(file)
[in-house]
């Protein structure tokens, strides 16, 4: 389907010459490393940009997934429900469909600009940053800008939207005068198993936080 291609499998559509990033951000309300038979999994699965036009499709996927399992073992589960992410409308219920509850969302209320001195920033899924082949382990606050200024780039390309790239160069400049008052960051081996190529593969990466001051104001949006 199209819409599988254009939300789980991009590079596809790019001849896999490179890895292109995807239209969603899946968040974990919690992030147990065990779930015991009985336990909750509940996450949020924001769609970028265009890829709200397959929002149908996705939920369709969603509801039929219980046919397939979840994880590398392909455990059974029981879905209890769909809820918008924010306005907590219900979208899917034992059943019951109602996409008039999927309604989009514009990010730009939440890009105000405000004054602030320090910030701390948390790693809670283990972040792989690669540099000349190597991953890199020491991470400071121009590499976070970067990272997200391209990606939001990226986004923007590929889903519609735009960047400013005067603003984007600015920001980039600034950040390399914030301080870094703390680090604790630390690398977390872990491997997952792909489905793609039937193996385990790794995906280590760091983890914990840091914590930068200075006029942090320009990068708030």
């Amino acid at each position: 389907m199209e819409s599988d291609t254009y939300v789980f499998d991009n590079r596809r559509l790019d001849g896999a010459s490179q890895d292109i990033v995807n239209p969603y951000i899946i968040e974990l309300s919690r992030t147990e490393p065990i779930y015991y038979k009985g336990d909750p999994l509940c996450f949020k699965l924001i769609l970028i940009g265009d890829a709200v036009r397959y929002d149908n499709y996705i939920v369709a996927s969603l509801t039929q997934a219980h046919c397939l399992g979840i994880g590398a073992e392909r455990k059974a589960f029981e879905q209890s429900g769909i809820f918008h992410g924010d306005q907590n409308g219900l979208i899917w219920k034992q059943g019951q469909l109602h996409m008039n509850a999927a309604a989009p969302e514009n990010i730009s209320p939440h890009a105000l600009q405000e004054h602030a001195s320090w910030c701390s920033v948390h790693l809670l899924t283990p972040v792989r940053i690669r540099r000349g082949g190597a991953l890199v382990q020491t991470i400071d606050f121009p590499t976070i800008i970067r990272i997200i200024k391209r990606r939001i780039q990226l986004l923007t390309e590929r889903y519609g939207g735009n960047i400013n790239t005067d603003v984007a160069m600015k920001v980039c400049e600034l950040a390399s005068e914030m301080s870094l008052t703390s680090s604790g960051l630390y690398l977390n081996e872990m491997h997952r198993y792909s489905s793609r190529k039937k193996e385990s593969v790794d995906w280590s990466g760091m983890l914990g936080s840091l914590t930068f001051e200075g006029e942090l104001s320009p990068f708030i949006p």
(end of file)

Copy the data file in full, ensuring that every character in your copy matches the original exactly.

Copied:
[in-house]
């Protein structure tokens, strides 16, 4: 389907010459490393940009997934429900469909600009940053800008939207005068198993936080 291609499998559509990033951000309300038979999994699965036009499709996927399992073992589960992410409308219920509850969302209320001195920033899924082949382990606050200024780039390309790239160069400049008052960051081996190529593969990466001051104001949006 199209819409599988254009939300789980991009590079596809790019001849896999490179890895292109995807239209969603899946968040974990919690992030147990065990779930015991009985336990909750509940996450949020924001769609970028265009890829709200397959929002149908996705939920369709969603509801039929219980046919397939979840994880590398392909455990059974029981879905209890769909809820918008924010306005907590219900979208899917034992059943019951109602996409008039999927309604989009514009990010730009939440890009105000405000004054602030320090910030701390948390790693809670283990972040792989690669540099000349190597991953890199020491991470400071121009590499976070970067990272997200391209990606939001990226986004923007590929889903519609735009960047400013005067603003984007600015920001980039600034950040390399914030301080870094703390680090604790630390690398977390872990491997997952792909489905793609039937193996385990790794995906280590760091983890914990840091914590930068200075006029942090320009990068708030």
């Amino acid at each position: 389907m199209e819409s599988d291609t254009y939300v789980f499998d991009n590079r596809r559509l790019d001849g896999a010459s490179q890895d292109i990033v995807n239209p969603y951000i899946i968040e974990l309300s919690r992030t147990e490393p065990i779930y015991y038979k009985g336990d909750p999994l509940c996450f949020k699965l924001i769609l970028i940009g265009d890829a709200v036009r397959y929002d149908n499709y996705i939920v369709a996927s969603l509801t039929q997934a219980h046919c397939l399992g979840i994880g590398a073992e392909r455990k059974a589960f029981e879905q209890s429900g769909i809820f918008h992410g924010d306005q907590n409308g219900l979208i899917w219920k034992q059943g019951q469909l109602h996409m008039n509850a999927a309604a989009p969302e514009n990010i730009s209320p939440h890009a105000l600009q405000e004054h602030a001195s320090w910030c701390s920033v948390h790693l809670l899924t283990p972040v792989r940053i690669r540099r000349g082949g190597a991953l890199v382990q020491t991470i400071d606050f121009p590499t976070i800008i970067r990272i997200i200024k391209r990606r939001i780039q990226l986004l923007t390309e590929r889903y519609g939207g735009n960047i400013n790239t005067d603003v984007a160069m600015k920001v980039c400049e600034l950040a390399s005068e914030m301080s870094l008052t703390s680090s604790g960051l630390y690398l977390n081996e872990m491997h997952r198993y792909s489905s793609r190529k039937k193996e385990s593969v790794d995906w280590s990466g760091m983890l914990g936080s840091l914590t930068f001051e200075g006029e942090l104001s320009p990068f708030i949006p």